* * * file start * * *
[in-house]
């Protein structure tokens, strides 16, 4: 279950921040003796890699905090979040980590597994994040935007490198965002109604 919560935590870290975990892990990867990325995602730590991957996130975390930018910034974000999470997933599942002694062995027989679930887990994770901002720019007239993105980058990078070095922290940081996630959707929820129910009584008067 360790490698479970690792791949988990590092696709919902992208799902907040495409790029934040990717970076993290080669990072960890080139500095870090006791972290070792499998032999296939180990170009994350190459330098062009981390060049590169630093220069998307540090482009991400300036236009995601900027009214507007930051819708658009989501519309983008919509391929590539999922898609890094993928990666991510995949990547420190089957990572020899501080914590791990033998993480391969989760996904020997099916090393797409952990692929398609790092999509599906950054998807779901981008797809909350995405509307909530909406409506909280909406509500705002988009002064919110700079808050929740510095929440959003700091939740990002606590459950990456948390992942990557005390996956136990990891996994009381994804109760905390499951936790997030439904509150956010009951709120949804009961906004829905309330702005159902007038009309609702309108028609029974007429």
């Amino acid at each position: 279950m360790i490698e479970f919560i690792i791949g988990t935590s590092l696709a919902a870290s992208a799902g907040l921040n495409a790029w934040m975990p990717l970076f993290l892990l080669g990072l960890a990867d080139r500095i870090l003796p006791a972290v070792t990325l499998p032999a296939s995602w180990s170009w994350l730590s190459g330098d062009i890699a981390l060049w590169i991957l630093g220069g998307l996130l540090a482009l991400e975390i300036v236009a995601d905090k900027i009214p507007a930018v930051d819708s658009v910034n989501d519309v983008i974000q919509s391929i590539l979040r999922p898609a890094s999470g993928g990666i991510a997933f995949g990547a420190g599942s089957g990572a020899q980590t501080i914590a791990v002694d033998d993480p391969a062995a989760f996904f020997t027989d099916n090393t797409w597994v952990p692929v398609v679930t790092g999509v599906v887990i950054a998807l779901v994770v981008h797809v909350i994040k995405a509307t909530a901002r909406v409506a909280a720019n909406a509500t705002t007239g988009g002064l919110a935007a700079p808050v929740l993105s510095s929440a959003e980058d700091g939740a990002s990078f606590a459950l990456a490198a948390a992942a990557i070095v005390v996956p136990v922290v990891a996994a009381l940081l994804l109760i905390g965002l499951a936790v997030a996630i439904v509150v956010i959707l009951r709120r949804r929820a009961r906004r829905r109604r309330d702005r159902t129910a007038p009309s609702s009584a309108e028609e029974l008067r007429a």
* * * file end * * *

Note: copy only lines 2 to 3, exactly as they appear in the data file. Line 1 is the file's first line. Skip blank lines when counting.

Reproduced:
């Protein structure tokens, strides 16, 4: 279950921040003796890699905090979040980590597994994040935007490198965002109604 919560935590870290975990892990990867990325995602730590991957996130975390930018910034974000999470997933599942002694062995027989679930887990994770901002720019007239993105980058990078070095922290940081996630959707929820129910009584008067 360790490698479970690792791949988990590092696709919902992208799902907040495409790029934040990717970076993290080669990072960890080139500095870090006791972290070792499998032999296939180990170009994350190459330098062009981390060049590169630093220069998307540090482009991400300036236009995601900027009214507007930051819708658009989501519309983008919509391929590539999922898609890094993928990666991510995949990547420190089957990572020899501080914590791990033998993480391969989760996904020997099916090393797409952990692929398609790092999509599906950054998807779901981008797809909350995405509307909530909406409506909280909406509500705002988009002064919110700079808050929740510095929440959003700091939740990002606590459950990456948390992942990557005390996956136990990891996994009381994804109760905390499951936790997030439904509150956010009951709120949804009961906004829905309330702005159902007038009309609702309108028609029974007429």
């Amino acid at each position: 279950m360790i490698e479970f919560i690792i791949g988990t935590s590092l696709a919902a870290s992208a799902g907040l921040n495409a790029w934040m975990p990717l970076f993290l892990l080669g990072l960890a990867d080139r500095i870090l003796p006791a972290v070792t990325l499998p032999a296939s995602w180990s170009w994350l730590s190459g330098d062009i890699a981390l060049w590169i991957l630093g220069g998307l996130l540090a482009l991400e975390i300036v236009a995601d905090k900027i009214p507007a930018v930051d819708s658009v910034n989501d519309v983008i974000q919509s391929i590539l979040r999922p898609a890094s999470g993928g990666i991510a997933f995949g990547a420190g599942s089957g990572a020899q980590t501080i914590a791990v002694d033998d993480p391969a062995a989760f996904f020997t027989d099916n090393t797409w597994v952990p692929v398609v679930t790092g999509v599906v887990i950054a998807l779901v994770v981008h797809v909350i994040k995405a509307t909530a901002r909406v409506a909280a720019n909406a509500t705002t007239g988009g002064l919110a935007a700079p808050v929740l993105s510095s929440a959003e980058d700091g939740a990002s990078f606590a459950l990456a490198a948390a992942a990557i070095v005390v996956p136990v922290v990891a996994a009381l940081l994804l109760i905390g965002l499951a936790v997030a996630i439904v509150v956010i959707l009951r709120r949804r929820a009961r906004r829905r109604r309330d702005r159902t129910a007038p009309s609702s009584a309108e028609e029974l008067r007429a």